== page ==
Regardless of the approach chosen, three themes emerged among all bonus proposals. First, all of the proposals recommending a bonus system included success with vulnerable populations as part of the bonus determination. The goal of these provisions was to mitigate the negative impact of the risk-sharing regime on the enrollment of disadvantaged students and to encourage increased access for low-income students where possible. Second, all the bonus systems tie rewards to an institution’s performance enrolling Pell Grant recipients, the outcomes of Pell Grant students, or both. Third, all the bonus systems take scale into account when rewarding institutions. This is most direct in the proposals from TICAS, Webber, and CAP, all of which recommend making payments on a per-student basis.
It should be noted that four proposals did not recommend any bonus system, although most did suggest some use for the money received by the Department of Education from a risk-sharing system. For instance, Nexus Research and Policy Center recommends that the federal government put any funds paid in a risk-sharing system into a competitive grant program open to institutions where at least half the students receive need-based assistance from the Department of Education. Hillman, meanwhile, suggests that funds go into a pool used for default prevention. Akers suggests that any savings from risk sharing that are not tied to covering the costs of student loan forgiveness be returned to students in the form grant aid designed to reduce enrollment gaps. Because the Blagg and Chingos proposal has institutions return funds as soon as a student drops out, there is no risk-sharing payment made, and thus no need to plan for additional spending.
Among the papers recommending a bonus system, the structure depended in great measure on whether the rest of the risk-sharing system used input adjustment. The more risk-sharing payments are based on results that are not adjusted up-front for institutional performance, the more important it is that the potential to earn bonuses be available to all schools. By contrast, a system with substantial up-front adjustments could adopt a simpler bonus system based on the fact that it has already taken external factors into account.
Bonuses for good performance
Two proposals—TICAS and Nassirian and Harnisch—present bonuses as a way to reward institutions that demonstrate better-than-expected performance. In the former case, these bonuses would go to institutions with repayment or default rates that, when combined with borrowing rates, met certain target thresholds. For Nassirian and Harnisch, bonuses would go to institutions where students repaid more than expected after adjusting for student body composition.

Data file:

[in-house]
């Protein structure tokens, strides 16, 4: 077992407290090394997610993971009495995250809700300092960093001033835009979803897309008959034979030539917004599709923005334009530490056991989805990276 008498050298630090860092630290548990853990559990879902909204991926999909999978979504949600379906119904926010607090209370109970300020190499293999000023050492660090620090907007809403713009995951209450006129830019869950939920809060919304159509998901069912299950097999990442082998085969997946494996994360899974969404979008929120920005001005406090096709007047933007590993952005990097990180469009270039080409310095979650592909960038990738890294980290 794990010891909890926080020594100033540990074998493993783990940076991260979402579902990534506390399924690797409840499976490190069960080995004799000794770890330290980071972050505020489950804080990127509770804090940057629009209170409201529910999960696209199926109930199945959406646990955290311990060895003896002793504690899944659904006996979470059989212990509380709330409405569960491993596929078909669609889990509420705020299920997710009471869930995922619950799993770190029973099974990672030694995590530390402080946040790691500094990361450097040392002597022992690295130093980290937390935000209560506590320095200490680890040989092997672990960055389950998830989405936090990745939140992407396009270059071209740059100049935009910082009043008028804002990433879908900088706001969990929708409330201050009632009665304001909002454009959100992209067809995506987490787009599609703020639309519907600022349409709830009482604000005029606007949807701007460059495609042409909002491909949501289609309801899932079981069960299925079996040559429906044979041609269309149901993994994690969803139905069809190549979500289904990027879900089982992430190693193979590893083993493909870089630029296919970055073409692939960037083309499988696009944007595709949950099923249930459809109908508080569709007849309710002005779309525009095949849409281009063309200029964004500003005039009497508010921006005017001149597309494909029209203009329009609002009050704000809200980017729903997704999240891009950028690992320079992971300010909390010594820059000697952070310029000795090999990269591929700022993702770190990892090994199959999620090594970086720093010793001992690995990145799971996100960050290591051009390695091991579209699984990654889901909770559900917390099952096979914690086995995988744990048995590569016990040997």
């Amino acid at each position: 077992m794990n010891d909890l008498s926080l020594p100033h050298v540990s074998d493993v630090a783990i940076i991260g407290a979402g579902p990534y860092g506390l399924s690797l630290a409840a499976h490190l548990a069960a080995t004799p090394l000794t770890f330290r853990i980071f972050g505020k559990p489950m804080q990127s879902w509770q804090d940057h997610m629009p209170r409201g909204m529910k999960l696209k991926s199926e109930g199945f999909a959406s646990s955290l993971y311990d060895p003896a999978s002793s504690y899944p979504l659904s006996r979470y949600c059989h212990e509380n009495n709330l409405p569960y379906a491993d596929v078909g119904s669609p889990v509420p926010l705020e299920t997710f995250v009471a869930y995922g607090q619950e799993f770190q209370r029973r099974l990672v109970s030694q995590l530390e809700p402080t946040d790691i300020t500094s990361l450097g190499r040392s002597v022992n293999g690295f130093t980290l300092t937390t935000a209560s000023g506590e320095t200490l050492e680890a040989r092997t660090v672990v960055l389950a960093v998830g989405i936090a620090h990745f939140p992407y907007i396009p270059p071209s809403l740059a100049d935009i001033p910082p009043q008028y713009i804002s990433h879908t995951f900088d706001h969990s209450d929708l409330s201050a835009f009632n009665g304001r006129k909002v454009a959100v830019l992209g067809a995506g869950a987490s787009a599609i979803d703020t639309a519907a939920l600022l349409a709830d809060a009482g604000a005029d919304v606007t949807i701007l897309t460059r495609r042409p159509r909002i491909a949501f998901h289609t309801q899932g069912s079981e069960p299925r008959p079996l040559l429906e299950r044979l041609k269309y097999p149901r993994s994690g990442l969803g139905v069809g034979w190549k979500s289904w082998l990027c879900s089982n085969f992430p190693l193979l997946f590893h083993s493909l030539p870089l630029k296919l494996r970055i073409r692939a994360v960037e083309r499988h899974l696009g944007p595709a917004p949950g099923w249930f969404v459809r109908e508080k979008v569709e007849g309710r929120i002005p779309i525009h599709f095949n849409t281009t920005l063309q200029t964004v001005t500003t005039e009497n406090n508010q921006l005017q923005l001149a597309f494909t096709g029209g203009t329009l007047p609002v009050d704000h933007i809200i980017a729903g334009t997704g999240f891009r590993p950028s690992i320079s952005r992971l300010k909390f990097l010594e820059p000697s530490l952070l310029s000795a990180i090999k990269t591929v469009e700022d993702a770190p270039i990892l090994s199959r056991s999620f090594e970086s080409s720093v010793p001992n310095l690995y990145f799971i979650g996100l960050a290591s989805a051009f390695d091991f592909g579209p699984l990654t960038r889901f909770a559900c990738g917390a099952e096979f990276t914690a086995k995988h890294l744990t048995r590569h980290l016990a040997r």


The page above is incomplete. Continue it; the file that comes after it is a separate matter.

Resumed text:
In both these proposals, bonuses act as a carrot that makes the risk-sharing system more palatable for institutions by rewarding the schools that do well. This process also means there is no overlap between schools that make a risk-sharing payment and those that receive a bonus.
Opportunities for risk-sharing payment reduction
The bonus systems in CAP’s and Webber’s proposals suggest a different approach that does not restrict these rewards only to institutions with good results. This is partly because neither of these proposals suggest doing any up-front adjustments for demographics at an institution. Instead, they rely on the bonus system to help offset potential payments for schools.
Webber’s bonus proposal is the more straightforward of the two. He suggests that institutions should receive a bonus for each at-risk student, such as a Pell Grant recipient, who graduates from a school and repays their loans. The goal is to only direct rewards for success with at-risk students, which in turn creates a strong financial incentive for institutions to enroll these individuals and do well by them.
The CAP bonus proposal takes a more complex approach. It determines bonus eligibility by generating individual repayment rate targets for each institution. These figures are based on an expected repayment rate, which is calculated by adjusting for an institution’s demographics, state and local unemployment rates, and whether it is a minority-serving institution, among other factors. Institutions that exceed the expected rate by a reasonable amount receive a bonus for each student who performs better than anticipated. The CAP proposal also runs a second calculation just for Pell Grant recipients who borrow. It suggests that bonuses for successful Pell Grant repayment should be double the size of bonuses provided for overall success.
Because of the substantial federal investment in higher education—more than $120 billion each year—it is imperative that there is an effective system of oversight in place that aligns the incentives of institutions with those of students and taxpayers.12 Establishing a system in which institutions share in a greater portion of the risk when federal loans go wrong is a promising way to accomplish this goal.